What are some of the misconceptions that people have when they’re first getting into the business?
Krucial: You know, it’s the new artists who come in and say, ‘OK, I’m hot. I’m supposed to get a deal. I’m supposed to get hundreds of thousands of dollars. I’m supposed to get this. You know, I made this song two weeks ago and I’m supposed to be on the radio and the mall. I’m supposed to be on the cover of this. How come I can’t?’
And I tell people, if you do a show, can you book a place and 50 people will pay to see you? If you can’t do that, then why do you think you need a major deal? This is what people don’t understand. You have to work your way up to it. But Mateo understands that. He’s done the grassroots. He’s seen how it builds and he’s a hard worker. That’s another thing: They start getting lazy, get a little taste and whatever. It’s a lot of hard work and time put into it. That’s the misconception that new artists don’t understand. A lot of people think, “I’m talented. So everyone’s supposed give me.” That’s not how it works.
There’s millions of talented people. It’s not talent alone. You need that hard work and discipline and be a team player. That’s another thing: a lot of people aren’t team players. It’s me, me, me and they’re not loyal. —Kerry "Krucial" Brothers
Mateo: Most people just don’t care. Just assume that off the top. It’s about making people care.
Krucial: There’s millions of talented people. It’s not talent alone. You need that hard work and discipline and be a team player. That’s another thing: a lot of people aren’t team players. It’s me, me, me and they’re not loyal.
Mateo: A big part of this whole thing is the team. The whole Krucial Noise squad. The type of people that we’re working with—I mean, it’s just high-caliber people and characters. I always told them, before this, I was in a bedroom studio with a futon. Now we’re in big studios, we’re renting equipment. We’ve got dope musicians coming through. It’s just a different standard of making music, which is amazing. People don’t do that anymore. People always make music out of the box only, and that’s it. But now, it’s some cool stuff.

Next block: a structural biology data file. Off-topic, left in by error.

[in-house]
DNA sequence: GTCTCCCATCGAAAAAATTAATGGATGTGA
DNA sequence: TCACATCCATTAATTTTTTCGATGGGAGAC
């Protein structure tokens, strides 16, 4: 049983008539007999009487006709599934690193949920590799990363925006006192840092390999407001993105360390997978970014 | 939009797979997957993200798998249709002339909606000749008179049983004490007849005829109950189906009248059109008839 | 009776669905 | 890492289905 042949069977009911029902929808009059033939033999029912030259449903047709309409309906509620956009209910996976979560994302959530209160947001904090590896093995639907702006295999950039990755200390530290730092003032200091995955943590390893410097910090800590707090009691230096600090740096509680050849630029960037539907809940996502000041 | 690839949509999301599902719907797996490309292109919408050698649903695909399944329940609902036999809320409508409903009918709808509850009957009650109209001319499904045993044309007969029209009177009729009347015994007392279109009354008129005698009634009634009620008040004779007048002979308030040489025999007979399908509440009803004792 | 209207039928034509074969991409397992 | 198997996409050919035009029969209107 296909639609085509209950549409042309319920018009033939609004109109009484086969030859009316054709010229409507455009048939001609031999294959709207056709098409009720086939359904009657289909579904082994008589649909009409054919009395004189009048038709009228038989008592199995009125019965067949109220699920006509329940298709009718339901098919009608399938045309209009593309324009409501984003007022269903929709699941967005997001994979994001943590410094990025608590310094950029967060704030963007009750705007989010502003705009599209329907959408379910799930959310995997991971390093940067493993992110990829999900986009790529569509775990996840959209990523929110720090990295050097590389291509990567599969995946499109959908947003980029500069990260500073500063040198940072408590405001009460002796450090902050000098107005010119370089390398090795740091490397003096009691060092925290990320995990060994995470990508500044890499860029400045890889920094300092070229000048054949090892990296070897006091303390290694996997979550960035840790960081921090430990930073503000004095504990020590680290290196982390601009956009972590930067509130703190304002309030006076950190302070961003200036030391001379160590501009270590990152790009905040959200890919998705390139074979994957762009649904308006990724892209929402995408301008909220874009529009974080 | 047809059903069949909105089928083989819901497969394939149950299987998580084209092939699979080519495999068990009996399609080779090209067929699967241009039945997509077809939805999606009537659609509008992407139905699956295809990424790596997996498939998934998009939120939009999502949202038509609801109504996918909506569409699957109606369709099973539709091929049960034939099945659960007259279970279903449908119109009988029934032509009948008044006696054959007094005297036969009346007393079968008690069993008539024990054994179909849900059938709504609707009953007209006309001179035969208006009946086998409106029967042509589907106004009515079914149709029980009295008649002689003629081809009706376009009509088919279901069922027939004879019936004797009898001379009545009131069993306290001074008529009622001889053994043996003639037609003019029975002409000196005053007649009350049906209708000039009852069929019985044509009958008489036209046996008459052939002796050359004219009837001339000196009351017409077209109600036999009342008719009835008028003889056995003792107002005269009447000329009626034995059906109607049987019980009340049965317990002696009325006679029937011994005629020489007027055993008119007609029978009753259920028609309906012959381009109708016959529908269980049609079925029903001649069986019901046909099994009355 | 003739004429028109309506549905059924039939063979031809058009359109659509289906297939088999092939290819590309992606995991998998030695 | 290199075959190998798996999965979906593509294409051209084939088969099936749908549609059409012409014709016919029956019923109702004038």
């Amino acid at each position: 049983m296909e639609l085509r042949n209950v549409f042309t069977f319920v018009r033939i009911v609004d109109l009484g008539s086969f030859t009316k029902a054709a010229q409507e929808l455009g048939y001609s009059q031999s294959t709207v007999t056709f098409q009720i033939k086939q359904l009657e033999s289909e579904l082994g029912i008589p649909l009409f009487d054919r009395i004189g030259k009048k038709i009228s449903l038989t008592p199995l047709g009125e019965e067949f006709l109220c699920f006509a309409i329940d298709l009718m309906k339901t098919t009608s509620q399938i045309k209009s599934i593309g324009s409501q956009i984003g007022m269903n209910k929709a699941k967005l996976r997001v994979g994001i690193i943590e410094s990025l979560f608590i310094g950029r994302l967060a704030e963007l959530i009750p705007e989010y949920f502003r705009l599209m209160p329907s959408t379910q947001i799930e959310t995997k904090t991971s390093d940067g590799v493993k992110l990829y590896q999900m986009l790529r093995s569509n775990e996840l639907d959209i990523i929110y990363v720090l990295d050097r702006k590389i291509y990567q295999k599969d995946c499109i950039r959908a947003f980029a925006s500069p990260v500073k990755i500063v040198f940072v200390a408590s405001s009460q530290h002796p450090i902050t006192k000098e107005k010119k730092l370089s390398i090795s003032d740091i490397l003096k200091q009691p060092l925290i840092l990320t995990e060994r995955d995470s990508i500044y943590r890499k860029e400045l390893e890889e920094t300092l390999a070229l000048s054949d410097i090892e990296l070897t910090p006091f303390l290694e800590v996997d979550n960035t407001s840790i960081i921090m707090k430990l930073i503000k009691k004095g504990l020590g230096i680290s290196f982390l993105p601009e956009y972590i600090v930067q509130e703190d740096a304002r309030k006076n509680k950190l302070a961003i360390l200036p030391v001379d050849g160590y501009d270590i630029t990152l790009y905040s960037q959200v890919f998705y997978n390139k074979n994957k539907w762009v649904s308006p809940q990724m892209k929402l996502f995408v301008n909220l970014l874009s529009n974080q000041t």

When you can actually do your thing live, that separates you from a lot of people. The fact that you recorded songs live—there’s a lot of laptop artists and punch-in artists out there.
Krucial: No, he’s the well-rounded artist. Some people sound great on records and terrible live, or great live and can’t make a good record. Mateo definitely pulls that off well.
I know Krucial Noise is the second act for you. Everyone knows your work with Alicia Keys. What came before that?
Krucial: The early days was being this aspiring rapper, [Laughs.] getting an independent deal. I was born in Brooklyn but at the time I got the deal, I was living in Far Rockaway, Queens. And I actually travelled all the way up to the bronx. It was like B-Boy Records.
Oh, the label that BDP was on.
Krucial: Yeah. I literally looked on the back of the BDP album and was like, “That’s the address.” And I had a demo and I had a partner at the time by the name of Cell V. We made a demo and we even had a video. We hooked up with a guy who worked at Pratt Institute. I mean this was the ’80s, so there was no YouTube then. [Laughs.] We made a video in the classroom.
Is it on YouTube now?
Krucial: [Laughs.] Oh no, no, no.
I know Ralph McDaniels has it. I gotta call Ralph. What was the song called?
Krucial: Aw man, it was called “It’s the Jam.” You’re not gonna find that. It was by KB & Cell V. You’re not gonna find it. [Laughs.] Anyway, we went up there with the video we were like, “We saw your address and came down.” They were like, “You guys got a video? You’re signed!” But then you know, things happen. It came to a point where all of sudden they were like, “Oh, we got managers for you.” I was like, “OK.” But mind you, I’m just turning 18.
Were you still in school?
Krucial: Just finished high school. We signed the contract as is. We knew it was dum—whatever. We were just so excited. And then they’re like “We got managers for you.” It was like, “Wait a minute.” We signed a contract as is but we’re not dumb enough to do management, too. They were like, “No problemm” and they kind of shelved us. So that left me with a bitter taste of the industry. Like, “I hate the industry” or whatever. But I kept doing things and my partner had just quit rap music for a while. I knew I had to keep doing it.
I would buy a little drum machine and make beats. And at the time, I had to make ends meets so I would intern at studios. The actual studio they put us in to record, I got cool with the owner and I started engineering the sessions. I didn’t know how to engineer. I bluffed my way into it. And I had a girlfriend at the time, worked for an agency and people used to call there and be like, “I need some studio time.” I was like, “Send them to me.” [Laughs.] And I just hustled my way in and learned how to engineer and learned the business. I just got a drum machine and just started making beats to rap on.